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Community / Plans afoot to revive Bigton Kirk’s role in the community

It is one of seven social enterprise projects chosen for assistance from LaunchMe

An aerial shot of the Bigton Kirk. Photo: George Irvine

A NEW collective created to breathe new life into a South Mainland kirk has been chosen as one of seven Scottish projects to receive support from a national body aimed at helping social enterprises get off the ground.

The Bigton Collective has been selected to participate in LaunchMe, a “social enterprise accelerator” backed by the Scottish Government, HIE and Barclays which helps projects to get “investment ready” and to apply for funding.

Alice Mullay, one of those involved in the collective since it was formed in October 2020, said the aim was to remodel the Bigton Kirk into a multipurpose space promoting arts, health and wellbeing.

A full feasibility study is being conducted by the Bigton Hall committee in partnership with Community Enterprise and CASE Shetland, while the collective is also consulting the local community for ideas about how the building might best be used.

It is one of several kirk buildings in line to be sold by the Church of Scotland. Photo: CASE Shetland.

Last year the Church of Scotland announced the Bigton Kirk was one of several buildings it intends to sell.

Ideas under consideration include converting part of the kirk into visitor accommodation and office space. A host of other activities could include pop-up cafes, exhibitions, workshops, retreats, drama, film, arts, crafts, therapeutic activities, musical performances, weddings, funerals and more besides.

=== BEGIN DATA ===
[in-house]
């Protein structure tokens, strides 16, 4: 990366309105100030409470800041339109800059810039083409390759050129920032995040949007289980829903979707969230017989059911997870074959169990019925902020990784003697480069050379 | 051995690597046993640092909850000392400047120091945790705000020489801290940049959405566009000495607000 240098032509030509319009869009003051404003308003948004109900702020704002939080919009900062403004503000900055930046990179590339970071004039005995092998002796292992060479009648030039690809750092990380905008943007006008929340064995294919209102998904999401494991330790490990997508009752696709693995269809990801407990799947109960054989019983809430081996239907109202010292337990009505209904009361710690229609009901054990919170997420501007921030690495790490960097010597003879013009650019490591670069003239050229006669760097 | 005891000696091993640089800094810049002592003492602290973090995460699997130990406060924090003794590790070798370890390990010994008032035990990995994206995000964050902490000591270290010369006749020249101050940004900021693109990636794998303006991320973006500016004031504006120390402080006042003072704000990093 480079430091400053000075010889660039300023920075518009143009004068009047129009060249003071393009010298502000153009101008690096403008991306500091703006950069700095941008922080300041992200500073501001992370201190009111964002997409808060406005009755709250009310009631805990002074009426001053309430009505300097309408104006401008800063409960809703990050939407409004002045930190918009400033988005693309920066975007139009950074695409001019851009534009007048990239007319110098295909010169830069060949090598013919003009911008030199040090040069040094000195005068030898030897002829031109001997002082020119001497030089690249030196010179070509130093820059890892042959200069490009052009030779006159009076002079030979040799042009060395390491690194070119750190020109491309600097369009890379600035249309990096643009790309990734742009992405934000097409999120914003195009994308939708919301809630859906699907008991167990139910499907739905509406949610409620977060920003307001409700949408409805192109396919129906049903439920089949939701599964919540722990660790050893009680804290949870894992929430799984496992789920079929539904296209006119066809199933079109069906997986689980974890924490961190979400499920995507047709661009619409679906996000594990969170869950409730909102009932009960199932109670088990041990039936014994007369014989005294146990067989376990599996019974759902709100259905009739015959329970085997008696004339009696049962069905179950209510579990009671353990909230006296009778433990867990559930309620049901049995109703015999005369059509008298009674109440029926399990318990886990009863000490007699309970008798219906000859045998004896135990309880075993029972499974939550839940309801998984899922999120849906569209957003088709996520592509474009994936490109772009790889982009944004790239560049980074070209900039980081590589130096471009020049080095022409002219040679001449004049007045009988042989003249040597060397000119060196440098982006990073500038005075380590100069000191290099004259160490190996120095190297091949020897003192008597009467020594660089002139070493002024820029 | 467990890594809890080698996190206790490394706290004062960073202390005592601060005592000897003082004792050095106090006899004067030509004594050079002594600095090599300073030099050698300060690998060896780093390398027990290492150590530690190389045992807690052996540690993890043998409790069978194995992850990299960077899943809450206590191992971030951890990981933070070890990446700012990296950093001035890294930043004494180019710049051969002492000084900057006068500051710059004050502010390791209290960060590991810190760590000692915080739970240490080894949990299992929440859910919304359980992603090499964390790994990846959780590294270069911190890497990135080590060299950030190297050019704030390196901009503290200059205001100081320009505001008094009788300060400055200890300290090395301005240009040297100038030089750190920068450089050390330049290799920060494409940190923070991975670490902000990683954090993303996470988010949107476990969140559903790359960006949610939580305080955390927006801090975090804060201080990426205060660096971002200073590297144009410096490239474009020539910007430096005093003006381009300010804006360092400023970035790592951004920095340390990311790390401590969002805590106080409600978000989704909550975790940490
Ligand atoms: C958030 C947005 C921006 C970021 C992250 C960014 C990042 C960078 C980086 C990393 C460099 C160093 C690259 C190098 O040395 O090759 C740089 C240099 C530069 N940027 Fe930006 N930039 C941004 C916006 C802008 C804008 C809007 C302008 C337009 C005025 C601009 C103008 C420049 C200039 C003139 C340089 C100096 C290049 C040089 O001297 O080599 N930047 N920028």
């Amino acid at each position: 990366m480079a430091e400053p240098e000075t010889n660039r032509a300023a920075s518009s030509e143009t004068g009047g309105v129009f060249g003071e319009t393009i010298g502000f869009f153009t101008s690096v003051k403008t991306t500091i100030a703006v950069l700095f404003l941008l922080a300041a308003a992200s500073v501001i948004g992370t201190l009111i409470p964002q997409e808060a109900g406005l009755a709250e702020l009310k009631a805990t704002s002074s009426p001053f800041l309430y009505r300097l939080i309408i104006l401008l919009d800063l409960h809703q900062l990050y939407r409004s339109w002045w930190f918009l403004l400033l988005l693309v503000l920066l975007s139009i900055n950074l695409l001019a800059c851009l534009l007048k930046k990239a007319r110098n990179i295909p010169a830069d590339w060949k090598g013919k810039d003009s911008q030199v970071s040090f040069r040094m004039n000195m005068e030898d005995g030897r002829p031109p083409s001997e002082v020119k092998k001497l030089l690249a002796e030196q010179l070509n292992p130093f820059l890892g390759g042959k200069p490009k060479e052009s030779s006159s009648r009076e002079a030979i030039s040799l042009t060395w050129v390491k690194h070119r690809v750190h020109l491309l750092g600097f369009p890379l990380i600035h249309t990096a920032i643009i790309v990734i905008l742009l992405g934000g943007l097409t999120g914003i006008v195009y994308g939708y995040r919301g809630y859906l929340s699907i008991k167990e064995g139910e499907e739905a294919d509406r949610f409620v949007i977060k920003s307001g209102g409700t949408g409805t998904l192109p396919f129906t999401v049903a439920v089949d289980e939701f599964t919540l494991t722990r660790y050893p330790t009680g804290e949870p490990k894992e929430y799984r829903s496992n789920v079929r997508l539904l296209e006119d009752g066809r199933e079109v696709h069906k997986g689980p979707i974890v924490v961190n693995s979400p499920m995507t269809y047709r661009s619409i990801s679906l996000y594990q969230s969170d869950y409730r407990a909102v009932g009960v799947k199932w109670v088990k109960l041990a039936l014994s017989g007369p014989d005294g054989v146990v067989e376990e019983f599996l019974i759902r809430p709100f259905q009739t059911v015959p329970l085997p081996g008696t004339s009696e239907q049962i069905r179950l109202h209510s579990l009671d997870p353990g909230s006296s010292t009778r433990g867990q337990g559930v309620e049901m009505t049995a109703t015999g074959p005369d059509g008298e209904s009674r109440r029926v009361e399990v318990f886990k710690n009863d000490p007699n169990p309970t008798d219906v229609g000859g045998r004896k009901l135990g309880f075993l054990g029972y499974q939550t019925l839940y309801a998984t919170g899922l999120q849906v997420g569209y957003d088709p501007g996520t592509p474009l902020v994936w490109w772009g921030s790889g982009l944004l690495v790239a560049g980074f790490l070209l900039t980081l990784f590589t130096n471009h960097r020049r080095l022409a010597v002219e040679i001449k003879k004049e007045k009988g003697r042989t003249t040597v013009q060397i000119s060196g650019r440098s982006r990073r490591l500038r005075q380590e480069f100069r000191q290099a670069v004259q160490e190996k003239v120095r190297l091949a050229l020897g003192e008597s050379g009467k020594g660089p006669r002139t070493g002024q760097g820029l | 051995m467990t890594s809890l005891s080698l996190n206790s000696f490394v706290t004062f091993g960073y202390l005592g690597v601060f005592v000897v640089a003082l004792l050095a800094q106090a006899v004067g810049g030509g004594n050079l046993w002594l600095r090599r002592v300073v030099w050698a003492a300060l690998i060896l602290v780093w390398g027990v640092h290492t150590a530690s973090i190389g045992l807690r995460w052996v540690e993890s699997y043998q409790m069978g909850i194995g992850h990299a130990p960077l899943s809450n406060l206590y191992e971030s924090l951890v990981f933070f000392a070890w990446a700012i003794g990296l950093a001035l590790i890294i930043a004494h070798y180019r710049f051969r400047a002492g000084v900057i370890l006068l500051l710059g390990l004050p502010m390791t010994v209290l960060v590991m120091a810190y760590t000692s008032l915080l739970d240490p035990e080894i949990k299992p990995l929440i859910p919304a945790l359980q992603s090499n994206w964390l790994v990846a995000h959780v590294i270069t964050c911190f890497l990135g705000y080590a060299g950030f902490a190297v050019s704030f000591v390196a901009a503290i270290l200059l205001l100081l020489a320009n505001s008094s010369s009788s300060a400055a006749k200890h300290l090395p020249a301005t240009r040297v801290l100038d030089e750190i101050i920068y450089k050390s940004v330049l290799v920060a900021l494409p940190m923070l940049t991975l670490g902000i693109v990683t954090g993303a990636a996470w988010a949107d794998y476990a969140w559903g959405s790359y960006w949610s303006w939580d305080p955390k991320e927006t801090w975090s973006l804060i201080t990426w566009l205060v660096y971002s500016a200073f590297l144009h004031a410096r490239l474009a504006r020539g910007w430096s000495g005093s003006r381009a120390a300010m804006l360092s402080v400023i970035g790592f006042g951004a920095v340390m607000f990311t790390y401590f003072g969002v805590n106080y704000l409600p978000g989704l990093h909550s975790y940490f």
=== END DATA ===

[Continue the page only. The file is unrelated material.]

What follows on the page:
Mullay said: “We’re hoping that if we’re able to develop the kirk building it would be a collaborative thing with the hall – the two places would really complement each other.”

With more folk working from home during the Covid-19 pandemic, Mullay said some people were “feeling isolated” and might benefit from a shared office and meeting space.

She continued: “The strongest idea at the moment seems to be some kind of visitor accommodation. Bigton is such a lovely place to come for group activities, arts and crafts, wellbeing weekends. It could be great for backpackers and walkers, folk looking for somewhere not too expensive to stay.

“We’re really, really keen to have the building used by the community as flexibly and to get as many folk involved as possible.”

Since it was founded in 2014 LaunchMe has helped 37 social enterprises to grow and increase their impact.

Delivered by social enterprise start-up agency Firstport, LaunchMe supplies initial seed funding and enables participants to apply for grant funding to match any private and institutional investments they are able to secure.

HIE’s head of social enterprise development Margaret McSporran said it was “great to see” so many Highlands and Islands projects participating in LaunchMe and “we look forward to seeing how this helps our social enterprises strengthen their role in our region’s recovery and brings benefits to rural communities”.

Meanwhile, the Bigton Collective is planning to host a few wellbeing days in June for groups or businesses of five to seven people.

The Bigton Collective is conducting a survey to gather ideas. Photo: CASE Shetland.

The days will consist of a range of outdoor activities, with tea breaks and lunch provided, and will “offer a great chance for folk to reconnect after a year of Covid – rejuvenate, relax and gain a boost of inspiration”, Alice added.

The Bigton Collective has also been running online Zoom social calls featuring chats, musical items and monthly creative challenges during the Covid-19 crisis.

Anyone who wishes to complete a survey relating to the future of the Bigton Kirk can do so here. You can find out more about the Bigton Collective here.